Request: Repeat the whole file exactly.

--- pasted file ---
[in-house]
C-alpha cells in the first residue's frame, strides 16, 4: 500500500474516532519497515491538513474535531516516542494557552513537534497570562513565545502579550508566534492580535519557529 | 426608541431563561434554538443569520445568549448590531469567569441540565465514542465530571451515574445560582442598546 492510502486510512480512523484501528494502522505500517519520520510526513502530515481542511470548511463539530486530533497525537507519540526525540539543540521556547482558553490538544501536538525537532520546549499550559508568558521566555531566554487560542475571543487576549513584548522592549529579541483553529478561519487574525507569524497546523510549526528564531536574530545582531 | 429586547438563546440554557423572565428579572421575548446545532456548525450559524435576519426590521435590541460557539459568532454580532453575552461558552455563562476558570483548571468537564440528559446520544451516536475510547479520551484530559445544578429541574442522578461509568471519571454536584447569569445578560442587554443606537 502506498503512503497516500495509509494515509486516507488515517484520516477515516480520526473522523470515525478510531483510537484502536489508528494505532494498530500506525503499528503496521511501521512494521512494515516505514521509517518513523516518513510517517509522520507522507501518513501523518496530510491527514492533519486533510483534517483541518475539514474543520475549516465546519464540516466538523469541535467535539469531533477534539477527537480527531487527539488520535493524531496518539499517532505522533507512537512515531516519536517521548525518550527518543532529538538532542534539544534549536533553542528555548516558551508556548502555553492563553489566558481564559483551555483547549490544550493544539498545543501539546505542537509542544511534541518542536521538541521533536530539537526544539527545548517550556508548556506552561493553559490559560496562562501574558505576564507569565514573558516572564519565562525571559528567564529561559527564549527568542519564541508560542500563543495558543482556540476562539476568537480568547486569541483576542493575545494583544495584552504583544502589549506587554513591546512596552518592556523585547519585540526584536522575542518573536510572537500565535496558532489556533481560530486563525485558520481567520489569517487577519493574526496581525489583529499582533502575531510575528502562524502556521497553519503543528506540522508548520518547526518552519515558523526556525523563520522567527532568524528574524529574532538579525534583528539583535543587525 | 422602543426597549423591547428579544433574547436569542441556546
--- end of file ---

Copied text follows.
[in-house]
C-alpha cells in the first residue's frame, strides 16, 4: 500500500474516532519497515491538513474535531516516542494557552513537534497570562513565545502579550508566534492580535519557529 | 426608541431563561434554538443569520445568549448590531469567569441540565465514542465530571451515574445560582442598546 492510502486510512480512523484501528494502522505500517519520520510526513502530515481542511470548511463539530486530533497525537507519540526525540539543540521556547482558553490538544501536538525537532520546549499550559508568558521566555531566554487560542475571543487576549513584548522592549529579541483553529478561519487574525507569524497546523510549526528564531536574530545582531 | 429586547438563546440554557423572565428579572421575548446545532456548525450559524435576519426590521435590541460557539459568532454580532453575552461558552455563562476558570483548571468537564440528559446520544451516536475510547479520551484530559445544578429541574442522578461509568471519571454536584447569569445578560442587554443606537 502506498503512503497516500495509509494515509486516507488515517484520516477515516480520526473522523470515525478510531483510537484502536489508528494505532494498530500506525503499528503496521511501521512494521512494515516505514521509517518513523516518513510517517509522520507522507501518513501523518496530510491527514492533519486533510483534517483541518475539514474543520475549516465546519464540516466538523469541535467535539469531533477534539477527537480527531487527539488520535493524531496518539499517532505522533507512537512515531516519536517521548525518550527518543532529538538532542534539544534549536533553542528555548516558551508556548502555553492563553489566558481564559483551555483547549490544550493544539498545543501539546505542537509542544511534541518542536521538541521533536530539537526544539527545548517550556508548556506552561493553559490559560496562562501574558505576564507569565514573558516572564519565562525571559528567564529561559527564549527568542519564541508560542500563543495558543482556540476562539476568537480568547486569541483576542493575545494583544495584552504583544502589549506587554513591546512596552518592556523585547519585540526584536522575542518573536510572537500565535496558532489556533481560530486563525485558520481567520489569517487577519493574526496581525489583529499582533502575531510575528502562524502556521497553519503543528506540522508548520518547526518552519515558523526556525523563520522567527532568524528574524529574532538579525534583528539583535543587525 | 422602543426597549423591547428579544433574547436569542441556546